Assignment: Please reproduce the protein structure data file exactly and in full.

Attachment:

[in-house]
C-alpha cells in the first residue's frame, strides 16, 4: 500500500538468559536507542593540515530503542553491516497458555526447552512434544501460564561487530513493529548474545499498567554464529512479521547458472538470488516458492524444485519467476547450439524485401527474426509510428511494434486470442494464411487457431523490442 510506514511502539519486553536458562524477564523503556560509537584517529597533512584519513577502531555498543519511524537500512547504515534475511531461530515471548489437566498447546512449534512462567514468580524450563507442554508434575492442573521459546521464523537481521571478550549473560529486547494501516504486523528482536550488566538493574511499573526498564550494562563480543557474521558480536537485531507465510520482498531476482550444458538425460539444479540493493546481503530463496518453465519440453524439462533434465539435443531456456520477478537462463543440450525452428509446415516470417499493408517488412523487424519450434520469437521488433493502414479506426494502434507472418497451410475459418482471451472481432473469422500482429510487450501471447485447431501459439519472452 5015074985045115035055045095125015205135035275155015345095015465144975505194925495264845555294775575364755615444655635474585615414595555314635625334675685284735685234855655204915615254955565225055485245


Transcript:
[in-house]
C-alpha cells in the first residue's frame, strides 16, 4: 500500500538468559536507542593540515530503542553491516497458555526447552512434544501460564561487530513493529548474545499498567554464529512479521547458472538470488516458492524444485519467476547450439524485401527474426509510428511494434486470442494464411487457431523490442 510506514511502539519486553536458562524477564523503556560509537584517529597533512584519513577502531555498543519511524537500512547504515534475511531461530515471548489437566498447546512449534512462567514468580524450563507442554508434575492442573521459546521464523537481521571478550549473560529486547494501516504486523528482536550488566538493574511499573526498564550494562563480543557474521558480536537485531507465510520482498531476482550444458538425460539444479540493493546481503530463496518453465519440453524439462533434465539435443531456456520477478537462463543440450525452428509446415516470417499493408517488412523487424519450434520469437521488433493502414479506426494502434507472418497451410475459418482471451472481432473469422500482429510487450501471447485447431501459439519472452 5015074985045115035055045095125015205135035275155015345095015465144975505194925495264845555294775575364755615444655635474585615414595555314635625334675685284735685234855655204915615254955565225055485245